Victory at Last: A Long Battle to Save the Teddy Bear’s Habitat
In Washington, you can bet that bad ideas from powerful special interests take a long time to kill. Nevertheless, you also should know that what Margaret Mead once suggested is still true: A handful of determined volunteers can change things.
At the request of members of Congress from Mississippi, the U.S. Army Corps of Engineers was authorized in 1941 to design a project known as the "Yazoo Pumps" in the lower Mississippi Delta. As initially proposed, the project would have catastrophic environmental impacts by dewatering more than 314 square miles of wetland and bottomland forest habitats in one of Mississippi’s most sparsely populated regions, between the Mississippi and Yazoo Rivers. The Yazoo pumps also would have destroyed one of the last strongholds for the declining Louisiana black bear, a subspecies made famous by Teddy Roosevelt, as well as critical habitat for threatened mussels, migratory birds and other wildlife.
Authorized as part of the most destructive flood-control program in U.S. history, the Yazoo pumps’ primary purpose was to dry out privately held lands for agriculture. Linked to upstream dikes, a 14,000 cubic-feet-per-second pumping station would pull rainwater out of the South Delta during high-water events on the Mississippi River.
At the time this project was first proposed, the National Wildlife Federation was a struggling start-up group with scarcely $6,000 in reserve. Yet we soon joined our affiliate, the Mississippi Wildlife Federation, in opposition to this ill-conceived project.
During the mid 1980s, calling the project a "senseless gouging of the taxpayers’ pocketbook," Gerald Barber, a Mississippi resident and one-time chair of NWF’s board of directors, sought NWF help to defeat the Army Corps plan, once and for all. In response to his request, the Federation organized the Corps Reform Network along with other national, regional and local organizations to help local volunteers who had been speaking out in opposition of this and other misguided projects.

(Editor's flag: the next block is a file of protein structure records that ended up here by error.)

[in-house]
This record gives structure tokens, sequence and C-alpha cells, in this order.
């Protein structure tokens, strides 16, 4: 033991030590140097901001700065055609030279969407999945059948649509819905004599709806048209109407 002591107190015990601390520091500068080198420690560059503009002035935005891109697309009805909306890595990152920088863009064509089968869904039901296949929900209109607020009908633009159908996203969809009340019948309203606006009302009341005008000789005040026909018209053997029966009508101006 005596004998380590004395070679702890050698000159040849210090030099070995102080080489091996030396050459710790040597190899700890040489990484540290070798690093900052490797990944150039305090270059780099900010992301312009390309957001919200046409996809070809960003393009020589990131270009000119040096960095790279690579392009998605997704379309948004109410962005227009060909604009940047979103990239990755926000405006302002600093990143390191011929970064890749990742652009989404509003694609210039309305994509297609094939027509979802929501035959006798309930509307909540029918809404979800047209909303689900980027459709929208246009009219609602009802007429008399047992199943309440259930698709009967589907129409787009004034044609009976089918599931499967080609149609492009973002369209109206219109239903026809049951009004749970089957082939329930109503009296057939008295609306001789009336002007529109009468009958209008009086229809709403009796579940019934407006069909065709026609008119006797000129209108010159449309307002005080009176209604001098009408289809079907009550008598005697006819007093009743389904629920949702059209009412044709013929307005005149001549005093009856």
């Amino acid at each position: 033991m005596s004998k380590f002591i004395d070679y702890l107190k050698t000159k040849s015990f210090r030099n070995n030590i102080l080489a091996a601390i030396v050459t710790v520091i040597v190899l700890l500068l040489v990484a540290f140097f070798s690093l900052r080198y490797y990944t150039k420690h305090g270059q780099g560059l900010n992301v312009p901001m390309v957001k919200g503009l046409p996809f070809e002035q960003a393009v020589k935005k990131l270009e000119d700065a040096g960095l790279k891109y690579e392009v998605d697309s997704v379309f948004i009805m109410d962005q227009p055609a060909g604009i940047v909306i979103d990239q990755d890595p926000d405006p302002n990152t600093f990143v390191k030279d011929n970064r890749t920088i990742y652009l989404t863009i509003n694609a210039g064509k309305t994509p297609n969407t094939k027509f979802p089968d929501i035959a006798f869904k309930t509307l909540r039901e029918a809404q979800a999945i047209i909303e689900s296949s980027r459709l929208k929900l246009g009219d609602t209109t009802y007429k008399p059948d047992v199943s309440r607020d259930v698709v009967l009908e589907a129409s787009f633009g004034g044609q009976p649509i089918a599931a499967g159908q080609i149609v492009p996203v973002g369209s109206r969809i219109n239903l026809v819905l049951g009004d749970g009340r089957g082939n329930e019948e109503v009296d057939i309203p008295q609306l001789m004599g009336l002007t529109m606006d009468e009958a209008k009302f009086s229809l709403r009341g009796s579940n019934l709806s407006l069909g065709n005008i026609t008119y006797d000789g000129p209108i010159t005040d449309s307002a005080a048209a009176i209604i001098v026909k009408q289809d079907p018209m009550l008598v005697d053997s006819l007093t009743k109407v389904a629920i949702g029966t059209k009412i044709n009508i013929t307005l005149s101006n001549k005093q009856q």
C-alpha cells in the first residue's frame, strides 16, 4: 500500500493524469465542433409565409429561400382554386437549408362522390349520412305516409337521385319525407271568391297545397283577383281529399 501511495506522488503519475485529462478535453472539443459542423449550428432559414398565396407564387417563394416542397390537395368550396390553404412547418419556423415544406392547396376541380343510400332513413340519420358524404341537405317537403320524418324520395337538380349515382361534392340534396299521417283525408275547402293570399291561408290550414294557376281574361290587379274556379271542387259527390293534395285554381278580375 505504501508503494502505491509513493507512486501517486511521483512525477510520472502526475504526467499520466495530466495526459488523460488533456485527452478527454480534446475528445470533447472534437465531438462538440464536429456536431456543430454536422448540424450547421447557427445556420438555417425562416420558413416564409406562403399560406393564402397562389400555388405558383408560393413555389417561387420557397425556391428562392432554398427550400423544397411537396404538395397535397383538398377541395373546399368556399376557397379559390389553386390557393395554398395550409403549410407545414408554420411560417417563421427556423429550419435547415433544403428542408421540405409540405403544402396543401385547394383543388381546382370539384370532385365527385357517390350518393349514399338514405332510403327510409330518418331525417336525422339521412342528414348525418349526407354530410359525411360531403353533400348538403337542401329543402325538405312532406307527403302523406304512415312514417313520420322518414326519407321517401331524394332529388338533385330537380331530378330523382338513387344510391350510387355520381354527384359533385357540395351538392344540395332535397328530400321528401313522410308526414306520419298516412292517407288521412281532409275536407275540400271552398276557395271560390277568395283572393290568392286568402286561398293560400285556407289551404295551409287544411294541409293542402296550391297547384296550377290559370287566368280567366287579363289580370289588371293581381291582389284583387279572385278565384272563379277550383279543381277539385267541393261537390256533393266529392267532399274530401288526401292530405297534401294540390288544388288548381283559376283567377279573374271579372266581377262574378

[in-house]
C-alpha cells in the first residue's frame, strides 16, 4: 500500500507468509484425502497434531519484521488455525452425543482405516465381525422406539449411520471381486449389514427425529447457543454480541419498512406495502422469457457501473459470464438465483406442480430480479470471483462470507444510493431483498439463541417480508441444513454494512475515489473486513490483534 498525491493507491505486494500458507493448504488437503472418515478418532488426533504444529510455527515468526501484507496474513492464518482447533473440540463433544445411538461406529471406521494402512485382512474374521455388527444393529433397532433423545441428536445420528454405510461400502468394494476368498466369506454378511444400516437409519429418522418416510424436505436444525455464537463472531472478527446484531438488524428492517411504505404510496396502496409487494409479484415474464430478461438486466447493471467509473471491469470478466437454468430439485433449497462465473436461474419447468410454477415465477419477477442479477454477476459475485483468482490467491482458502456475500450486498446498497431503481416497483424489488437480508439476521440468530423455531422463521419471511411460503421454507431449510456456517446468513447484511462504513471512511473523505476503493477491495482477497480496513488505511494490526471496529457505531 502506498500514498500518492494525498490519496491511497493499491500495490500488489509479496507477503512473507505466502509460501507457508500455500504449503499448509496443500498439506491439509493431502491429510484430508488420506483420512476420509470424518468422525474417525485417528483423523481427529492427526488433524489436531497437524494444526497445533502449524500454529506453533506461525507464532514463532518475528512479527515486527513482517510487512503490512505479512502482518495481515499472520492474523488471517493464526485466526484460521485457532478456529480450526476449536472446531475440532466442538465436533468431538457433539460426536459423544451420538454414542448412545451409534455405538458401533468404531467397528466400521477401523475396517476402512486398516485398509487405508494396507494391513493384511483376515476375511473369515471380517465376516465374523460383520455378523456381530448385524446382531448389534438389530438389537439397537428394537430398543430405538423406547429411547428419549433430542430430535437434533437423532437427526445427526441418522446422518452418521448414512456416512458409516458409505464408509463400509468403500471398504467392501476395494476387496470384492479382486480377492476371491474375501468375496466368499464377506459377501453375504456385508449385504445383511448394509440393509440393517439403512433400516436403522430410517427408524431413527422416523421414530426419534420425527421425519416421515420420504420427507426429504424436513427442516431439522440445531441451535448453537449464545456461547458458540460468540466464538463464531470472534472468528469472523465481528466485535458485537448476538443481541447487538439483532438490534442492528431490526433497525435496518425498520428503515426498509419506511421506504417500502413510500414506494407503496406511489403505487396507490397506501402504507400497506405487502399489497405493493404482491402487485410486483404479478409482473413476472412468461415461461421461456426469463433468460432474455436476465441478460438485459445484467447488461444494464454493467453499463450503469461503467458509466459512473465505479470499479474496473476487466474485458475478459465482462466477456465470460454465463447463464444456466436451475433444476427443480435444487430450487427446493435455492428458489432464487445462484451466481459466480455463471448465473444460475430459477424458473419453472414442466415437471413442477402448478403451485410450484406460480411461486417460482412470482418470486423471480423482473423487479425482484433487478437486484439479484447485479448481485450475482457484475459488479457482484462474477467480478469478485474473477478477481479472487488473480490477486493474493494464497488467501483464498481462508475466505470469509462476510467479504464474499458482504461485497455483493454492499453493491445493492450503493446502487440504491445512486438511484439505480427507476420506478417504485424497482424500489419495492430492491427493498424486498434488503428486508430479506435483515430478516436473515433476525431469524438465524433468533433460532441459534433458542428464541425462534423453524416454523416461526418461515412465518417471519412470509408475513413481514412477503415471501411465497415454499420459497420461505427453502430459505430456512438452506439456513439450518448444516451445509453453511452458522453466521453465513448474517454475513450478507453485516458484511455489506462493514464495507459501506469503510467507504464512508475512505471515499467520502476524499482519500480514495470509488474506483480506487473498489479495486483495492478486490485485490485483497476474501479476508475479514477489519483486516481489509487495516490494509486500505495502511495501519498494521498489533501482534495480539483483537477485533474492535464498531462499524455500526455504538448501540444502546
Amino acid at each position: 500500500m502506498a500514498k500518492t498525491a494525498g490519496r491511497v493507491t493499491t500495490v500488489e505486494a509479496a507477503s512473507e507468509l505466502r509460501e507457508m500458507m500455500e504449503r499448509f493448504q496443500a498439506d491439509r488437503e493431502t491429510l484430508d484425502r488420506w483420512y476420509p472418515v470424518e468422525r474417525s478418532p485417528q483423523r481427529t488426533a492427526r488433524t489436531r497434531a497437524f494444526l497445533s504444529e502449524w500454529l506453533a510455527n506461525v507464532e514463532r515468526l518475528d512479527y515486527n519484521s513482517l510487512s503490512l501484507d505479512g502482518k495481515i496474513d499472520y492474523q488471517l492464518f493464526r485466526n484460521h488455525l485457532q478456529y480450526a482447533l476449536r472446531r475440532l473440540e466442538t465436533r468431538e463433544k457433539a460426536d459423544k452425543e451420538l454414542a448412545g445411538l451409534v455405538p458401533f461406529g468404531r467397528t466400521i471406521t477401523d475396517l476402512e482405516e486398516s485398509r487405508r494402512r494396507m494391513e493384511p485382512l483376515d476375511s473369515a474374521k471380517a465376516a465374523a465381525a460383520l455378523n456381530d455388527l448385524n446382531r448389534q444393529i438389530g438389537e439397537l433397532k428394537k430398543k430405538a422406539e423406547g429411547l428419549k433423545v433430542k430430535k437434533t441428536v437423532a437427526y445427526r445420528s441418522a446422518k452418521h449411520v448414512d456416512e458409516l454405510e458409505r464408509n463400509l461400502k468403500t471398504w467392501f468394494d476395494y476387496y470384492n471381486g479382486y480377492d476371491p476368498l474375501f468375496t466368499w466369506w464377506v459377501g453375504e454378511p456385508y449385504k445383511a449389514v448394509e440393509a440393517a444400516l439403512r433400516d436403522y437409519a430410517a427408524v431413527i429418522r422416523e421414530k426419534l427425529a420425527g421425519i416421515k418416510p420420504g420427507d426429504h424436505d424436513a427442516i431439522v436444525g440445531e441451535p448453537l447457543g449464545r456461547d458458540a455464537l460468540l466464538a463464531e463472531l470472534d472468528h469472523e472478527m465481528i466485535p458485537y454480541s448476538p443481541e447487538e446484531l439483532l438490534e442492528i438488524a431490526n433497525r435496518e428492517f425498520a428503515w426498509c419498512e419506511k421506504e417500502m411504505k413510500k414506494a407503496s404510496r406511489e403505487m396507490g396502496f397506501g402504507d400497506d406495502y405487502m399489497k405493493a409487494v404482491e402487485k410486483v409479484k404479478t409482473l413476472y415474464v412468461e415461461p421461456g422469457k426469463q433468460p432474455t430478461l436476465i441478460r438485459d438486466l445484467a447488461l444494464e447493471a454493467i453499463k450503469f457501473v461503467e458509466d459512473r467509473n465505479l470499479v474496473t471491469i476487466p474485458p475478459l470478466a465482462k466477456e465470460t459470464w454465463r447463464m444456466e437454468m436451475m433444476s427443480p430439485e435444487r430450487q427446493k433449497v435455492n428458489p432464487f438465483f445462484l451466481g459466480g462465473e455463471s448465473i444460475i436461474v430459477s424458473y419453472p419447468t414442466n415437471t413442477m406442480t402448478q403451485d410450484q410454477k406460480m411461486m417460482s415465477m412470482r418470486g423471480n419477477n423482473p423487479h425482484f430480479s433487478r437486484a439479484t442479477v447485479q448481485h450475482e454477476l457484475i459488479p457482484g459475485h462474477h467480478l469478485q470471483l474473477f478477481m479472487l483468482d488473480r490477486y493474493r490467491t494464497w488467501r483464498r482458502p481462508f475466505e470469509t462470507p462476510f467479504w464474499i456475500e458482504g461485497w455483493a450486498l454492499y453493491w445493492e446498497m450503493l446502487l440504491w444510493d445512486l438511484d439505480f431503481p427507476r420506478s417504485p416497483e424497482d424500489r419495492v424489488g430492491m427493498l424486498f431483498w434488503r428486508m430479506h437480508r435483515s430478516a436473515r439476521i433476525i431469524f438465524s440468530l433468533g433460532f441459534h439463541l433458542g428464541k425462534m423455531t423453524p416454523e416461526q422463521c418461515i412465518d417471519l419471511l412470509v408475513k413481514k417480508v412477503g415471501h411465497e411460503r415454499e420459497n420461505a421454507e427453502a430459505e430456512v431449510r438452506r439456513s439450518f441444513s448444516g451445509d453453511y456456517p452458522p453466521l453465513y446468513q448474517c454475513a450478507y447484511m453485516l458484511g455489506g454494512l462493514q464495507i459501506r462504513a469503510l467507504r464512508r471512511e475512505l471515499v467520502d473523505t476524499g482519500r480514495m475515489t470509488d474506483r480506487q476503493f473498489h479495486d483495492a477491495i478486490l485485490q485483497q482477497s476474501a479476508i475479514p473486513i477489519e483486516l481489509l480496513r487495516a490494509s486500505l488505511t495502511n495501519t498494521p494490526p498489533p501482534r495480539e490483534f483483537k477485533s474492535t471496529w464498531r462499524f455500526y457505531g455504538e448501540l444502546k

The Yazoo plan would cost American taxpayers more than $220 million to build, plus a conservative annual operational price tag of more than $2 million that would be needed just to buy electricity to run world’s largest pumps, lifting 10,000 cubic feet of water per second.
Because the delta provides natural flood storage, it protects downstream communities such as New Orleans. By dumping this massive volume of water into the Yazoo River near its confluence with the Mississippi, the extra surge would amplify flood flows at the wrong time. It also would exacerbate Mississippi’s downstream flood hazards in places that have marginal dikes. All of this stupidity was planned primarily for the private financial benefit a few dozen influential landowners.
Two years ago, I sought an appointment with Environmental Protection Agency (EPA) Administrator Steve Johnson. Along with a delegation of Mississippi farmers, landowners and conservationists, we urged him to examine the full scope of the damage that would be caused by this project. We also asked him to use the explicit authority he was granted under Section 404 of the Clean Water Act to stop the plan.
After a thorough study of the matter, on August 31, 2008, Johnson made a final and courageous determination to veto the Yazoo Pumps project. This historic decision, which was vigorously opposed by influential Republican lawmakers from Mississippi, was only the 12th veto in the EPA’s history. It ended a nearly-70-year battle to protect the wetlands of the Mississippi Delta.
There have been many volunteers involved in this seemingly endless struggle, including a number of people who have since passed away. I wish I could list them all here. Special note is given to Liz and Gerald Barber because they kept this opposition alive for more than 30 years. Cathy Shropshire, Mississippi Wildlife Federation’s executive director worked with Malia Hale, David Conrad and other NWF staff water-policy experts to coordinate outreach to our members and other local stakeholders, who wrote emails, letters and placed phone calls. I want also to acknowledge American Rivers and many other collaborating organizations for their important part in this successful campaign.
I want to give a special thanks to my friend, Ted Roosevelt IV. Ted is a great conservationist, following in his ancestor’s extraordinary example. He played an important role in pointing out the historical and ecological significance of the threatened lands, and he reminded us all of the famous bears that they support.
Environmental victories during the Bush administration have been rare and need to be celebrated when they occur. Thanks to all who helped save what is left of the delta’s once vast wetland system. Working together, we can and must stand up for wildlife.